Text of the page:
Numerical modelling of marine ice sheets
Frank Pattyn 教授
2024.3.25 15:00-16:30
Zoom会议(ID: 960-028-17580)

报告人:Frank Pattyn(比利时布鲁塞尔自由大学 教授)

时间:2024.3.25 15:00-16:30




Frank Pattyn is a glaciologist/ice-sheet modeller and director of the Laboratoire de Glaciologie of the ULB. His research focuses on improving projections of the contribution of large ice sheets (especially Antarctica) to future sea-level rise. He developed a number of ice-sheet models, such as the Blatter-Pattyn model, capable of simulating the behaviour of fast-flowing ice streams and ice flow across subglacial lakes. He is also actively involved in a series of Ice-Sheet Model Intercomparison Projects (ISMIP), such as ISMIP-HOM, ISMIP-HEINO, MISMIP, MISMIP3D, and ABUMIP. He is currently Chairman of the Belgian National Committee on Antarctic Research (SCAR delegate) and Associate Chief Editor of Journal of Glaciology.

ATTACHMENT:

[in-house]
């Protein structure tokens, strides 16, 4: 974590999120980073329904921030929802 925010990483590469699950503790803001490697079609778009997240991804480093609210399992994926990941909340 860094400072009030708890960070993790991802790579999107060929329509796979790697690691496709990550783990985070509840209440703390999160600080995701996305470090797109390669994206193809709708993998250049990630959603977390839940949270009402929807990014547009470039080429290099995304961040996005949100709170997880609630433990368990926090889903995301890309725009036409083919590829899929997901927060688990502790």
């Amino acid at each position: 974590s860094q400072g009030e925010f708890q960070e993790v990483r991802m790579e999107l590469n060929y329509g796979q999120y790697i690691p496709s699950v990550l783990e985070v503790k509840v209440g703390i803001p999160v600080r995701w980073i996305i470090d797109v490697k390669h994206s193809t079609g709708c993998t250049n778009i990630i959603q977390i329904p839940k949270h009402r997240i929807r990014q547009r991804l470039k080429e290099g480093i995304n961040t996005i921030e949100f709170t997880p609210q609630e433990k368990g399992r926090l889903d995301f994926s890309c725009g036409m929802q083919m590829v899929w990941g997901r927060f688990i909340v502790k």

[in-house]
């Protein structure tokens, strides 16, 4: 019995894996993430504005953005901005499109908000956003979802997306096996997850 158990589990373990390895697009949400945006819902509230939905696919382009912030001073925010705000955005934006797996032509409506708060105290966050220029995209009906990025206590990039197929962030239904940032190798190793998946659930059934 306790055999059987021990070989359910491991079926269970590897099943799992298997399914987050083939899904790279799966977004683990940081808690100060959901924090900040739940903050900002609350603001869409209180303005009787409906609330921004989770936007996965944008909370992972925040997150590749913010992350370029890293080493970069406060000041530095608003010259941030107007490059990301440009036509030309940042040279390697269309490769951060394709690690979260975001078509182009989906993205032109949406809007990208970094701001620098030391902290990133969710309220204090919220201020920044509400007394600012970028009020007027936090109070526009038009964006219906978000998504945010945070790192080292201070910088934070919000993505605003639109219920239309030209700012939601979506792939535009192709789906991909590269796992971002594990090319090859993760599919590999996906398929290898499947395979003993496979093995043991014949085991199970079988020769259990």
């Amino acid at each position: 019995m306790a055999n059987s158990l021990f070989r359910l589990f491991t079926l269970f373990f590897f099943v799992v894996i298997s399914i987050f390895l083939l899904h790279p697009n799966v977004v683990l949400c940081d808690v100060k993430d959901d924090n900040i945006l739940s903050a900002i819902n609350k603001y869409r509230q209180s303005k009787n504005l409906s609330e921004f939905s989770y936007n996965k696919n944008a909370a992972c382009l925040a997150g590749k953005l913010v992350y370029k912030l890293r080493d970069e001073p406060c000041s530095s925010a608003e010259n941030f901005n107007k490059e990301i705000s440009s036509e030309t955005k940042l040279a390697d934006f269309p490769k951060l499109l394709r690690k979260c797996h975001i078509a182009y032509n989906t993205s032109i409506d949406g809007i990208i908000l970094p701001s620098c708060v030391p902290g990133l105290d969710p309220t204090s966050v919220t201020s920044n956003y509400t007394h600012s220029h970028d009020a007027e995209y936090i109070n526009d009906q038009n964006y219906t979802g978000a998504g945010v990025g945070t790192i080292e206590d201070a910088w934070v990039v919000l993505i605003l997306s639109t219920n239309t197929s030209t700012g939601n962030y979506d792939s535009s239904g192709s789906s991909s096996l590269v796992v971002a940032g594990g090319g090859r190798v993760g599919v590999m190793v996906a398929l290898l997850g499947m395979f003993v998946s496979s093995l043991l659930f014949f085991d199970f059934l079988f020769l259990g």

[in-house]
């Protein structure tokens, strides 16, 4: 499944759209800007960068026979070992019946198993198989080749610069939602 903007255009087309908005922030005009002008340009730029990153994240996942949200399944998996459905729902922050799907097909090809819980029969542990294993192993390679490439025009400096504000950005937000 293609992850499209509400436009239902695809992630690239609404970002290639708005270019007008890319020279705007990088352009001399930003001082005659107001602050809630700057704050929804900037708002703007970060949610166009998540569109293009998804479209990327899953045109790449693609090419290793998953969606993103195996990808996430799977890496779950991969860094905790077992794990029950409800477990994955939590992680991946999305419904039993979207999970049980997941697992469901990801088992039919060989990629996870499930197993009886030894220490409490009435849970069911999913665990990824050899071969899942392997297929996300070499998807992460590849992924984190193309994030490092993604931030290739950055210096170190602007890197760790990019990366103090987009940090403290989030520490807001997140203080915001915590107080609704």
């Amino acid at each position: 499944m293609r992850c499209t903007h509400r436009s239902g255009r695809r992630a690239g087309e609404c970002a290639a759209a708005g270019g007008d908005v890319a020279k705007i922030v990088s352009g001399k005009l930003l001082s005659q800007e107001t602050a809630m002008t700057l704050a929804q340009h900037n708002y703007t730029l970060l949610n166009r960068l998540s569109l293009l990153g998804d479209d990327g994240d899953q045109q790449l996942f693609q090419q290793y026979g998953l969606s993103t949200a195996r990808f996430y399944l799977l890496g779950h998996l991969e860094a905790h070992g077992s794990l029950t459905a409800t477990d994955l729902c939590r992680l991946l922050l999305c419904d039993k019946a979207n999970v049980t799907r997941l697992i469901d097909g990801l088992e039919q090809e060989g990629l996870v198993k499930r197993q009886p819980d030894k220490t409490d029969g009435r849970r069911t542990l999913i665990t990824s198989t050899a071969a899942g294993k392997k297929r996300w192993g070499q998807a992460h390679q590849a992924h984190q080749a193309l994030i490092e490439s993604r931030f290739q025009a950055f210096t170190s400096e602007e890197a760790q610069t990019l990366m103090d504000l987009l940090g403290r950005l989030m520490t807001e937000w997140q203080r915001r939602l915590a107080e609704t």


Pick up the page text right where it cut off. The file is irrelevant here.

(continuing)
The concept of MISI, first proposed 40 years ago (Weertman, 1974; Thomas and Bentley, 1978), provided a basis to hypothesize a possible collapse of West Antarctica as a consequence of anthropogenic global warming (Mercer, 1978). MISI theory was however disputed by observations of an apparently balanced ice sheet, but that was before several ice shelves collapsed in the Antarctic Peninsula, leading to increased glacier discharge (Scambos et al, 2004), and glaciers started to retreat in the Amundsen Sea Embayment (ASE; Rignot, 1998; Wingham et al, 1998; Shepherd et al, 2002). Schoof (2007) gave a mathematical formulation of the MISI theory put forward by Weertman (1974), dispelling the idea that ice sheets and ice shelves are mechanically uncoupled. Here we demonstrate how numerical models can represent MISI through a series of tests that clearly show that spatial resolution is key to resolve grounding line migration in ice sheet models.